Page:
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0000017a-3b40-d913-abfe-bf44a4f90000Howard Wilkinson joined the WVXU news team as the politics reporter and columnist in April 2012 , after 30 years of covering local, state and national politics for The Cincinnati Enquirer. On this page, you will find his weekly column, Politically Speaking; the Monday morning political chats with News Director Maryanne Zeleznik and other news coverage by Wilkinson. A native of Dayton, Ohio, Wilkinson has covered every Ohio gubernatorial race since 1974, as well as 16 presidential nominating conventions. Along with politics, Wilkinson also covered the 2001 Cincinnati race riots, the Lucasville prison riot in 1993, the Air Canada plane crash at Cincinnati/Northern Kentucky International Airport in 1983, and the 1997 Ohio River flooding. And, given his passion for baseball, you might even find some stories about the Cincinnati Reds here from time to time.

Hillary Clinton Can't Afford To Take Black Voters For Granted

Howard Wilkinson

PHILADELPHIA – As a vice chair of the Democratic National Convention here this week, State Rep. Alicia Reece of Cincinnati has had an inside view of how a mammoth operation like this works.

It has been an enlightening experience, she said, "but I'm much more concerned about what happens after this is all over and we go home."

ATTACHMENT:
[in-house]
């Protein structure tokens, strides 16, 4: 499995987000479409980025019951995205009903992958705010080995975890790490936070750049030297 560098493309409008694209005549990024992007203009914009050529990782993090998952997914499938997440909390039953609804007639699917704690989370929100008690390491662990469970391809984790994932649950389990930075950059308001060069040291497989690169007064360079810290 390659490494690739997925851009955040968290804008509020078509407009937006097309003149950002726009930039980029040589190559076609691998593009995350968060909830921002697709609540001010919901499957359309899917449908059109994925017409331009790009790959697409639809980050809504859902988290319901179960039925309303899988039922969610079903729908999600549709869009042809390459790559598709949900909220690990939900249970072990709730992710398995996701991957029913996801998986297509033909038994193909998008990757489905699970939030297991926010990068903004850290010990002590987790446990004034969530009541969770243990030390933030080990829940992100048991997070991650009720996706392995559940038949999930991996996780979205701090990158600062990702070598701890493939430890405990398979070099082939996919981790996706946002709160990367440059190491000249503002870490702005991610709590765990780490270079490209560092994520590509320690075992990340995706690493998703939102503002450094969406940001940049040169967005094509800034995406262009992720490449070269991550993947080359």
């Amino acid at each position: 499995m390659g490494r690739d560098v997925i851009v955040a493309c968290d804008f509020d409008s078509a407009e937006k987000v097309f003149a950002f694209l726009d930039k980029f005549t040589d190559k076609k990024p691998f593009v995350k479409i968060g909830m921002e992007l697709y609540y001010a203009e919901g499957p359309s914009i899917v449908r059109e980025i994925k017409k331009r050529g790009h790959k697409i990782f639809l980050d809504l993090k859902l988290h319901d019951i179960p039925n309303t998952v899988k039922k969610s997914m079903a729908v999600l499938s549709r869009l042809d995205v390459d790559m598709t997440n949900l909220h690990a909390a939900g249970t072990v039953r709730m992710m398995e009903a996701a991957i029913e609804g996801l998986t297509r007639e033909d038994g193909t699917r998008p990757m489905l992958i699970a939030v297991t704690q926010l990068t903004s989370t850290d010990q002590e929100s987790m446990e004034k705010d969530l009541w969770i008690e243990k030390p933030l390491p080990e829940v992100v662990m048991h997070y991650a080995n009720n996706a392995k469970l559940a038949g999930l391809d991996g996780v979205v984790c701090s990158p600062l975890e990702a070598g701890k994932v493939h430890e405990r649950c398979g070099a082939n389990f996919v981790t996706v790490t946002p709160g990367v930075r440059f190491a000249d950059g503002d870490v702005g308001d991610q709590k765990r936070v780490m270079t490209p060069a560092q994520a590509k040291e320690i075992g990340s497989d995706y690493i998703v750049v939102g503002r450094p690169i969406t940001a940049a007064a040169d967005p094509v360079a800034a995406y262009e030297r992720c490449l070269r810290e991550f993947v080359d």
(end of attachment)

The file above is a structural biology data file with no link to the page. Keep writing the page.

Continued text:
Reece, who is president of the Ohio Legislative Black Caucus, a 13-member organization of state legislators, said the divisions between the Hillary Clinton forces and the Bernie Sanders supporters can be healed, "but there's a much more dangerous fight ahead – the fight against Donald Trump."

What worries her is how the Clinton campaign is going to reach out to the nearly 100,000 new voters in Ohio – most of them African-Americans – who came out and voted for the first time in 2008 because they wanted to be a part of history in electing the first African-American president.

"This group has not been energized yet," Reece told WVXU in an interview after Thursday's Ohio delegation breakfast.

"Without this non-traditional group of voters coming out, in Ohio and around the country, Barack Obama would never have been president," Reece said. The Clinton campaign will have to confront this question – will these people get out and go to the polls in an election where Barack Obama's name is not on the ballot?"

The contest in Ohio, Reece said, is likely to be close; and Clinton is going to need every vote she can get. That, Reece said, "means driving out the turnout in the African-American community to 60, 70 or even 80 percent."

Clinton, in her acceptance speech Thursday night, has an opportunity to begin that process of winning over the Obama voters, Reece said, by talking about issues important to them like job creation, voting rights and criminal justice reform.

Her own organization of black legislators, Reece said, will have a critical role to play into going into urban areas of the state where African-Americans are the majority and "motivate them."

"We have to go out and be the Barack Obamas in our districts," said Reece.

"This is going to be one of the nastiest fights we have seen in decades," Reece said. "We have an opponent who will throw everything but the kitchen sink at Hillary."

She said the GOP went to school on the Obama campaign and will target black voters.

"They think that if they get 10 percent of the African-American vote, it would make the difference," Reece said. "The base is not locked up now. We have to go home and make sure that it is."

Howard Wilkinson is in his 50th year of covering politics on the local, state and national levels.